(MMX) to speed up complex graphics.
Polymorphic viruses found using coprocessing instructions in their
calculations resulted in harder to detect viruses. While Win95.Prizzy
was a very buggy virus, even unable to run on its own native Czech
version of Windows 95, a new approach had been developed. Soon
several working coprocessing viruses arrived, including
Many antivirus scanners did not look for or know how to handle
coprocessing instructions and their engines had to be upgraded.
a very devious, Prizzy-created virus
spread as a Trojan horse program called
(a trick used with Win95.Prizzy). Using Microsoft’s own
Crypto APIs, the virus encrypts accessed
.DLL files and decrypts them again when needed.
The encryption key is stored in the registry at
HKLM\Software\Cryptography\UserKeys\Prizzy/29A. If the virus is not
in memory, the very strongly encrypted files will not be decrypted
and Windows will fail. There are a few other viruses, including the
DOS virus, that use a similar damage/protection routine. They make it
difficult to remove the virus because doing so causes even more
When executed for the first time, Crypto attaches itself to
loads itself from within the
file. At boot up, it will attempt to infect 20 executables. By
KERNEL32.DLL, Crypto can monitor
files accessed for any reason and choose what to encrypt and decrypt.
Crypto even adds itself into preexisting file archives (such as,
ARJ). It contains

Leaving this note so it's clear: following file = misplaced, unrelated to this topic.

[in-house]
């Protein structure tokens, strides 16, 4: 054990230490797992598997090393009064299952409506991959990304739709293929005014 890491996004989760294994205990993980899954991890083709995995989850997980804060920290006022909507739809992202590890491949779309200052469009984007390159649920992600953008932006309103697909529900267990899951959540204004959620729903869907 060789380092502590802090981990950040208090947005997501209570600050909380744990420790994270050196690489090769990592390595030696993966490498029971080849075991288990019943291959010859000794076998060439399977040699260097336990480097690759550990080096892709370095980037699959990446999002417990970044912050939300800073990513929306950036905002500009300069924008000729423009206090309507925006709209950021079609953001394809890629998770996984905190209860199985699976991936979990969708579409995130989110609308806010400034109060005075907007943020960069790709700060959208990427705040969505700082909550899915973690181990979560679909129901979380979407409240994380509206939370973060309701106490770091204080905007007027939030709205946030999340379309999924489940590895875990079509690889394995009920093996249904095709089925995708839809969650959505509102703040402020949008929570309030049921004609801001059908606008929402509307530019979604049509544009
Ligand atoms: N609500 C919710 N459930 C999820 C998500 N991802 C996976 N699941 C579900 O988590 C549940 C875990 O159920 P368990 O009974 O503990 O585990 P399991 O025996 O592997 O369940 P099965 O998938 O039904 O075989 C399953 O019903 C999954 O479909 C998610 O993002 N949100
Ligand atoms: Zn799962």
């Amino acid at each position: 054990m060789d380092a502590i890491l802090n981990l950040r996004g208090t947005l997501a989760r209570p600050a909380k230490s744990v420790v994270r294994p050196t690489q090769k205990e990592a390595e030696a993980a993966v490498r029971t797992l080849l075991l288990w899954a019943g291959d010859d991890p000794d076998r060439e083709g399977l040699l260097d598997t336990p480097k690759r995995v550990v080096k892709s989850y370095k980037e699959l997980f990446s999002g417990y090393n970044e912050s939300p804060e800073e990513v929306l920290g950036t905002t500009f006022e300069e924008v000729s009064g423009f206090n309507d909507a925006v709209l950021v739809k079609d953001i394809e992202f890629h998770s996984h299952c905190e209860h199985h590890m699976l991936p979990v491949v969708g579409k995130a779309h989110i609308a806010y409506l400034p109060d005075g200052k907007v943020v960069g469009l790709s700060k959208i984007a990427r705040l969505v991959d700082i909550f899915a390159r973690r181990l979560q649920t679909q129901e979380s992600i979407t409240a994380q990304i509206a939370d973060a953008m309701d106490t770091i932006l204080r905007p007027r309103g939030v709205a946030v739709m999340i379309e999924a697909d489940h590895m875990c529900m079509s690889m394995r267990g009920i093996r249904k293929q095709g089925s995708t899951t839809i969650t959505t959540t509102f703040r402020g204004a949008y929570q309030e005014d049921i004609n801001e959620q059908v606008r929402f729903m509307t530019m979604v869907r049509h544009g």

anti-antivirus routines, and will look for and delete many common
antivirus files. Fortunately, the Crypto virus is very buggy and
crashes in most environments. Other data encrypting viruses, which do
not, are likely to follow.
Infecting Windows 9x and NT machines,
Bolzano, infects PE applications with .EXE or .SCR extensions. When
it executes, it runs its own thread in the background while running
the host program as a foreground task that produces no noticeable
delay. On an NT machine, its most serious consequence is that it
such a way that all users have all rights to all files and folders.
In order for the modification to take effect, an administrative user
must log on to the machine, but after that everyone has full rights.
The idea that a single malicious mobile code infection could easily
invalidate all security permissions should scare NT administrators.
copied Bolzano’s techniques, but it also infects
files and will actively seek to infect
other computers over the network.
Win2K.Stream is a demonstration new-age companion virus that uses the file stream feature of NTFS partitions. When it infects a host executable, it copies the original host program to a secondary file stream and replaces the original with itself. It creates a temporary file during its execution, copying the host code out of the file stream to execute. If an infected file is copied to floppy disk, which cannot be formatted with NTFS, only the virus will be copied. If a file is copied from one NTFS partition to another, even over a network, the virus and host will be transmitted. If the virus is executed on a non-NTFS partition or if the host in the secondary stream is missing, the virus will display a message revealing itself in a message box.